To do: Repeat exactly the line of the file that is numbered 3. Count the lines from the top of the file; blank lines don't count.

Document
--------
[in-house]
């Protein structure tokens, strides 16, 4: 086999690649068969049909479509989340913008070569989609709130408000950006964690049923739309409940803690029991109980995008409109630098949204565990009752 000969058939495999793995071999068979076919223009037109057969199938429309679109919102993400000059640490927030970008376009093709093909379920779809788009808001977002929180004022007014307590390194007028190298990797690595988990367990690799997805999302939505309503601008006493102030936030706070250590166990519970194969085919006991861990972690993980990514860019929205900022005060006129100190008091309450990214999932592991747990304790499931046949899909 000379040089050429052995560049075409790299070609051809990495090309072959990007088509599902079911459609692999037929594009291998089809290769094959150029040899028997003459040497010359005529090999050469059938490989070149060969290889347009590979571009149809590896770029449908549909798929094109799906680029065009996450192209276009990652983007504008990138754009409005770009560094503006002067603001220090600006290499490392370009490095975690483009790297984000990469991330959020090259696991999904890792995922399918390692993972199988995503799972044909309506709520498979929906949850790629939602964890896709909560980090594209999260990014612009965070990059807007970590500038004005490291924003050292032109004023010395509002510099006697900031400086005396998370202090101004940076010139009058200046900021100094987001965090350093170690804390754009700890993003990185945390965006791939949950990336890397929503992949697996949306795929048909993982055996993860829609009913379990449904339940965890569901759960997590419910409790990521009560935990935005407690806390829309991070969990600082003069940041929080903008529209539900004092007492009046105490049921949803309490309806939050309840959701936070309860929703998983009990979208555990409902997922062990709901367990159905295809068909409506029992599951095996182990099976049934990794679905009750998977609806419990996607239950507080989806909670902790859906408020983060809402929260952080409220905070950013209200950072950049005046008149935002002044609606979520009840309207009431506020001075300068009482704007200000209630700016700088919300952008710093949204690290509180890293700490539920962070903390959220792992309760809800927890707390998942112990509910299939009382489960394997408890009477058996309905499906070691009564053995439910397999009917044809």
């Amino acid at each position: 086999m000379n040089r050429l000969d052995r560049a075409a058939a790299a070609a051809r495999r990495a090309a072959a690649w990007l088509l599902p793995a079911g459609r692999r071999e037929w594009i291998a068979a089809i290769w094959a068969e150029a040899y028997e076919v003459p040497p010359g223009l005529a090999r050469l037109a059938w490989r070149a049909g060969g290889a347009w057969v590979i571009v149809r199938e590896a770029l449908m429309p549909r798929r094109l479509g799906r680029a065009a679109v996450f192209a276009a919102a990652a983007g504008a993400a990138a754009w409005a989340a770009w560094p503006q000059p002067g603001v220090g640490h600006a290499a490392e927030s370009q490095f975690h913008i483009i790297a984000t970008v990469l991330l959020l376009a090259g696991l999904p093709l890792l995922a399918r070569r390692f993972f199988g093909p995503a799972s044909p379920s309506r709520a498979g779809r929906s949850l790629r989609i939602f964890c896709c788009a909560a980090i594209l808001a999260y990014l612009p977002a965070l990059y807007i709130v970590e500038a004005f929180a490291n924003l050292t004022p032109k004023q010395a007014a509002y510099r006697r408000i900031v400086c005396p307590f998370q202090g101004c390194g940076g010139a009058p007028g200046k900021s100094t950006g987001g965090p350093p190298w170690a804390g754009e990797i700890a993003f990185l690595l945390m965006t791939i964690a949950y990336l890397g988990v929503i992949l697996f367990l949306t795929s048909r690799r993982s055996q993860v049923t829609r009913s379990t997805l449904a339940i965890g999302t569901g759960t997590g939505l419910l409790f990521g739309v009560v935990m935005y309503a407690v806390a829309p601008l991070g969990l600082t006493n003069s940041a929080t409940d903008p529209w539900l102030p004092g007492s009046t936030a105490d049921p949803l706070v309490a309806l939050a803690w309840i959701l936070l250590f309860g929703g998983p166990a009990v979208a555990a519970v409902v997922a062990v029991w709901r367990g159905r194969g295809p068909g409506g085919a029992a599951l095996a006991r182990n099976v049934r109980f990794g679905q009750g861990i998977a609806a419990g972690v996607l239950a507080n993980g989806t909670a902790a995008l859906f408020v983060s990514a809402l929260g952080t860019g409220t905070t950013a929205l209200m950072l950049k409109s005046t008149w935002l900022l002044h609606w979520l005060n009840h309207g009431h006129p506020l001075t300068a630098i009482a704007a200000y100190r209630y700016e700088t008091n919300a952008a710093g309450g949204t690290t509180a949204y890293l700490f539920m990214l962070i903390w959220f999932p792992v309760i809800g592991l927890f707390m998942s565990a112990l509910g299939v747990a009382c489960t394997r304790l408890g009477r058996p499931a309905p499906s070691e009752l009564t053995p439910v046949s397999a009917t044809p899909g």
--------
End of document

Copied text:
């Amino acid at each position: 086999m000379n040089r050429l000969d052995r560049a075409a058939a790299a070609a051809r495999r990495a090309a072959a690649w990007l088509l599902p793995a079911g459609r692999r071999e037929w594009i291998a068979a089809i290769w094959a068969e150029a040899y028997e076919v003459p040497p010359g223009l005529a090999r050469l037109a059938w490989r070149a049909g060969g290889a347009w057969v590979i571009v149809r199938e590896a770029l449908m429309p549909r798929r094109l479509g799906r680029a065009a679109v996450f192209a276009a919102a990652a983007g504008a993400a990138a754009w409005a989340a770009w560094p503006q000059p002067g603001v220090g640490h600006a290499a490392e927030s370009q490095f975690h913008i483009i790297a984000t970008v990469l991330l959020l376009a090259g696991l999904p093709l890792l995922a399918r070569r390692f993972f199988g093909p995503a799972s044909p379920s309506r709520a498979g779809r929906s949850l790629r989609i939602f964890c896709c788009a909560a980090i594209l808001a999260y990014l612009p977002a965070l990059y807007i709130v970590e500038a004005f929180a490291n924003l050292t004022p032109k004023q010395a007014a509002y510099r006697r408000i900031v400086c005396p307590f998370q202090g101004c390194g940076g010139a009058p007028g200046k900021s100094t950006g987001g965090p350093p190298w170690a804390g754009e990797i700890a993003f990185l690595l945390m965006t791939i964690a949950y990336l890397g988990v929503i992949l697996f367990l949306t795929s048909r690799r993982s055996q993860v049923t829609r009913s379990t997805l449904a339940i965890g999302t569901g759960t997590g939505l419910l409790f990521g739309v009560v935990m935005y309503a407690v806390a829309p601008l991070g969990l600082t006493n003069s940041a929080t409940d903008p529209w539900l102030p004092g007492s009046t936030a105490d049921p949803l706070v309490a309806l939050a803690w309840i959701l936070l250590f309860g929703g998983p166990a009990v979208a555990a519970v409902v997922a062990v029991w709901r367990g159905r194969g295809p068909g409506g085919a029992a599951l095996a006991r182990n099976v049934r109980f990794g679905q009750g861990i998977a609806a419990g972690v996607l239950a507080n993980g989806t909670a902790a995008l859906f408020v983060s990514a809402l929260g952080t860019g409220t905070t950013a929205l209200m950072l950049k409109s005046t008149w935002l900022l002044h609606w979520l005060n009840h309207g009431h006129p506020l001075t300068a630098i009482a704007a200000y100190r209630y700016e700088t008091n919300a952008a710093g309450g949204t690290t509180a949204y890293l700490f539920m990214l962070i903390w959220f999932p792992v309760i809800g592991l927890f707390m998942s565990a112990l509910g299939v747990a009382c489960t394997r304790l408890g009477r058996p499931a309905p499906s070691e009752l009564t053995p439910v046949s397999a009917t044809p899909g």